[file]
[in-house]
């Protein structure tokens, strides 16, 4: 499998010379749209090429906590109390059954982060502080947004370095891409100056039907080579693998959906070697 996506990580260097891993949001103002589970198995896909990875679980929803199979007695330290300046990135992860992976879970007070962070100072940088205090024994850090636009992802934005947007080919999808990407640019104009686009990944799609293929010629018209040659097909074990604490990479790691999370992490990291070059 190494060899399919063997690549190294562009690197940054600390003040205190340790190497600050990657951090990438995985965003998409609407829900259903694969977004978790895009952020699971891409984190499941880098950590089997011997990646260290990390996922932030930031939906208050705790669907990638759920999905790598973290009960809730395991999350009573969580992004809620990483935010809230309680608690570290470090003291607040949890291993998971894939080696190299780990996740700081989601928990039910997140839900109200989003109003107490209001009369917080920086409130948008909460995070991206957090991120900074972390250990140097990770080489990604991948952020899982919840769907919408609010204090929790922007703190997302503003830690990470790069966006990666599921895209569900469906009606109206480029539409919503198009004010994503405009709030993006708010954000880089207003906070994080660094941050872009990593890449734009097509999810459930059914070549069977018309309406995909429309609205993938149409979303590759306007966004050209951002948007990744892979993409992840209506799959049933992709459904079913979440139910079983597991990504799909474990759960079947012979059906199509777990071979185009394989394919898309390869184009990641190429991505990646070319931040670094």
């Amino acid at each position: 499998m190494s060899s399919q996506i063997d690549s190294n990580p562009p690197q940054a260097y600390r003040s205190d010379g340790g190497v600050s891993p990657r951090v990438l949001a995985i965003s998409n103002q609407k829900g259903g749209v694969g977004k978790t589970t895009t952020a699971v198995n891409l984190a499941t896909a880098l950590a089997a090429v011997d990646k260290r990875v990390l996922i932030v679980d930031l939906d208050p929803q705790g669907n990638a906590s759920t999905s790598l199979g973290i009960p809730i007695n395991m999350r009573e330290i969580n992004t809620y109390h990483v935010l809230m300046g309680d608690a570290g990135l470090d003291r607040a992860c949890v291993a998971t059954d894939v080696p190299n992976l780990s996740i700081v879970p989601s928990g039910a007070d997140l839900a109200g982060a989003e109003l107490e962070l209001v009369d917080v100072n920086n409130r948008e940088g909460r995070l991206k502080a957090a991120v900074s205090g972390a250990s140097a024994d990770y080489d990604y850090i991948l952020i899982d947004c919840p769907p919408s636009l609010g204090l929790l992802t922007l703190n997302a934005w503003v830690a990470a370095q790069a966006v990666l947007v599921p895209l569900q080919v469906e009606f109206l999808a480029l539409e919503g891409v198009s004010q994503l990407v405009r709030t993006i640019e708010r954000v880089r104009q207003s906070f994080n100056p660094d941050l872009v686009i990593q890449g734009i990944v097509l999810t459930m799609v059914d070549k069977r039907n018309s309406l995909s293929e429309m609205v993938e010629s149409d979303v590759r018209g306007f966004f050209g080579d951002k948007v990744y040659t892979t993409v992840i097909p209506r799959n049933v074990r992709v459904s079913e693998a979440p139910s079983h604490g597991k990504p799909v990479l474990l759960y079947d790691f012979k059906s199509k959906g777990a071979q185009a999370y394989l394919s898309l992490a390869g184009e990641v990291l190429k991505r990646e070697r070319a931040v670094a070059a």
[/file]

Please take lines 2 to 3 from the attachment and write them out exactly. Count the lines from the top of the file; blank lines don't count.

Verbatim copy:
């Protein structure tokens, strides 16, 4: 499998010379749209090429906590109390059954982060502080947004370095891409100056039907080579693998959906070697 996506990580260097891993949001103002589970198995896909990875679980929803199979007695330290300046990135992860992976879970007070962070100072940088205090024994850090636009992802934005947007080919999808990407640019104009686009990944799609293929010629018209040659097909074990604490990479790691999370992490990291070059 190494060899399919063997690549190294562009690197940054600390003040205190340790190497600050990657951090990438995985965003998409609407829900259903694969977004978790895009952020699971891409984190499941880098950590089997011997990646260290990390996922932030930031939906208050705790669907990638759920999905790598973290009960809730395991999350009573969580992004809620990483935010809230309680608690570290470090003291607040949890291993998971894939080696190299780990996740700081989601928990039910997140839900109200989003109003107490209001009369917080920086409130948008909460995070991206957090991120900074972390250990140097990770080489990604991948952020899982919840769907919408609010204090929790922007703190997302503003830690990470790069966006990666599921895209569900469906009606109206480029539409919503198009004010994503405009709030993006708010954000880089207003906070994080660094941050872009990593890449734009097509999810459930059914070549069977018309309406995909429309609205993938149409979303590759306007966004050209951002948007990744892979993409992840209506799959049933992709459904079913979440139910079983597991990504799909474990759960079947012979059906199509777990071979185009394989394919898309390869184009990641190429991505990646070319931040670094």
């Amino acid at each position: 499998m190494s060899s399919q996506i063997d690549s190294n990580p562009p690197q940054a260097y600390r003040s205190d010379g340790g190497v600050s891993p990657r951090v990438l949001a995985i965003s998409n103002q609407k829900g259903g749209v694969g977004k978790t589970t895009t952020a699971v198995n891409l984190a499941t896909a880098l950590a089997a090429v011997d990646k260290r990875v990390l996922i932030v679980d930031l939906d208050p929803q705790g669907n990638a906590s759920t999905s790598l199979g973290i009960p809730i007695n395991m999350r009573e330290i969580n992004t809620y109390h990483v935010l809230m300046g309680d608690a570290g990135l470090d003291r607040a992860c949890v291993a998971t059954d894939v080696p190299n992976l780990s996740i700081v879970p989601s928990g039910a007070d997140l839900a109200g982060a989003e109003l107490e962070l209001v009369d917080v100072n920086n409130r948008e940088g909460r995070l991206k502080a957090a991120v900074s205090g972390a250990s140097a024994d990770y080489d990604y850090i991948l952020i899982d947004c919840p769907p919408s636009l609010g204090l929790l992802t922007l703190n997302a934005w503003v830690a990470a370095q790069a966006v990666l947007v599921p895209l569900q080919v469906e009606f109206l999808a480029l539409e919503g891409v198009s004010q994503l990407v405009r709030t993006i640019e708010r954000v880089r104009q207003s906070f994080n100056p660094d941050l872009v686009i990593q890449g734009i990944v097509l999810t459930m799609v059914d070549k069977r039907n018309s309406l995909s293929e429309m609205v993938e010629s149409d979303v590759r018209g306007f966004f050209g080579d951002k948007v990744y040659t892979t993409v992840i097909p209506r799959n049933v074990r992709v459904s079913e693998a979440p139910s079983h604490g597991k990504p799909v990479l474990l759960y079947d790691f012979k059906s199509k959906g777990a071979q185009a999370y394989l394919s898309l992490a390869g184009e990641v990291l190429k991505r990646e070697r070319a931040v670094a070059a």